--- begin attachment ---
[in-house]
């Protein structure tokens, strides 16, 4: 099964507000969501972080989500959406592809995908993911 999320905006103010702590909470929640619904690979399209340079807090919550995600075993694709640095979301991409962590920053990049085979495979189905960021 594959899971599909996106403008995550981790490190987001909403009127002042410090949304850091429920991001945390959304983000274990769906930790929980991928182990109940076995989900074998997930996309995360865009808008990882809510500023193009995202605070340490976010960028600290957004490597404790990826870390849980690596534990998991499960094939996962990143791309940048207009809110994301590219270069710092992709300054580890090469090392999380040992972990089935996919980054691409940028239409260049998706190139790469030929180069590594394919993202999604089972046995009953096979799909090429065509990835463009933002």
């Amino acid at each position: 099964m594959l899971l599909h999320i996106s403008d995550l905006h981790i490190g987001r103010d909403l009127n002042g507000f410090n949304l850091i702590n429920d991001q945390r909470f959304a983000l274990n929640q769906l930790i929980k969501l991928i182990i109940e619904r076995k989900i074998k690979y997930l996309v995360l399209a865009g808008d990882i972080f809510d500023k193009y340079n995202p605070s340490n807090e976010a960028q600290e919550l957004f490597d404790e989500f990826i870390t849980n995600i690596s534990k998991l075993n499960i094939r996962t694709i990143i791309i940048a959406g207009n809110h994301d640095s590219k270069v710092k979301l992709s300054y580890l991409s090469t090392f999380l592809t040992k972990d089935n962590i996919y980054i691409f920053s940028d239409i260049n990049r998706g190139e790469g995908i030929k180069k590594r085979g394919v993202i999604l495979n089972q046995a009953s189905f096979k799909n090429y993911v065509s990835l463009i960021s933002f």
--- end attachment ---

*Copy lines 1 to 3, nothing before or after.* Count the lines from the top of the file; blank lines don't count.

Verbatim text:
[in-house]
């Protein structure tokens, strides 16, 4: 099964507000969501972080989500959406592809995908993911 999320905006103010702590909470929640619904690979399209340079807090919550995600075993694709640095979301991409962590920053990049085979495979189905960021 594959899971599909996106403008995550981790490190987001909403009127002042410090949304850091429920991001945390959304983000274990769906930790929980991928182990109940076995989900074998997930996309995360865009808008990882809510500023193009995202605070340490976010960028600290957004490597404790990826870390849980690596534990998991499960094939996962990143791309940048207009809110994301590219270069710092992709300054580890090469090392999380040992972990089935996919980054691409940028239409260049998706190139790469030929180069590594394919993202999604089972046995009953096979799909090429065509990835463009933002």
């Amino acid at each position: 099964m594959l899971l599909h999320i996106s403008d995550l905006h981790i490190g987001r103010d909403l009127n002042g507000f410090n949304l850091i702590n429920d991001q945390r909470f959304a983000l274990n929640q769906l930790i929980k969501l991928i182990i109940e619904r076995k989900i074998k690979y997930l996309v995360l399209a865009g808008d990882i972080f809510d500023k193009y340079n995202p605070s340490n807090e976010a960028q600290e919550l957004f490597d404790e989500f990826i870390t849980n995600i690596s534990k998991l075993n499960i094939r996962t694709i990143i791309i940048a959406g207009n809110h994301d640095s590219k270069v710092k979301l992709s300054y580890l991409s090469t090392f999380l592809t040992k972990d089935n962590i996919y980054i691409f920053s940028d239409i260049n990049r998706g190139e790469g995908i030929k180069k590594r085979g394919v993202i999604l495979n089972q046995a009953s189905f096979k799909n090429y993911v065509s990835l463009i960021s933002f």